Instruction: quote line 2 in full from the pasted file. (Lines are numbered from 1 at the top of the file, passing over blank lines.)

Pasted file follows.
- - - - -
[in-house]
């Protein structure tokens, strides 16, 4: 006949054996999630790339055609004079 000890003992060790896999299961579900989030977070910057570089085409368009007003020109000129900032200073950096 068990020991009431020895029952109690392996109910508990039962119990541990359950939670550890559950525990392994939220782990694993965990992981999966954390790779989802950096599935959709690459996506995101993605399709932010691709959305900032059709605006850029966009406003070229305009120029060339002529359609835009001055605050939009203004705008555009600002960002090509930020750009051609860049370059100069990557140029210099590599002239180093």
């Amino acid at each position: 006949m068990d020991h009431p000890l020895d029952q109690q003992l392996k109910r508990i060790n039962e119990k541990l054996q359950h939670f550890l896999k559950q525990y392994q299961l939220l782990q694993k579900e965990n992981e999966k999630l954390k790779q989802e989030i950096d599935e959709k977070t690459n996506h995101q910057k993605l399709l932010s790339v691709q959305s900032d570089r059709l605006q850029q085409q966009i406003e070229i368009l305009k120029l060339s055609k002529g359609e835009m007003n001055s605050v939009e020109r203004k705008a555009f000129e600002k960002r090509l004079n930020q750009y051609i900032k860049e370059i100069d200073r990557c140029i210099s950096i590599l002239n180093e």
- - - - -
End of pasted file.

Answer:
């Protein structure tokens, strides 16, 4: 006949054996999630790339055609004079 000890003992060790896999299961579900989030977070910057570089085409368009007003020109000129900032200073950096 068990020991009431020895029952109690392996109910508990039962119990541990359950939670550890559950525990392994939220782990694993965990992981999966954390790779989802950096599935959709690459996506995101993605399709932010691709959305900032059709605006850029966009406003070229305009120029060339002529359609835009001055605050939009203004705008555009600002960002090509930020750009051609860049370059100069990557140029210099590599002239180093």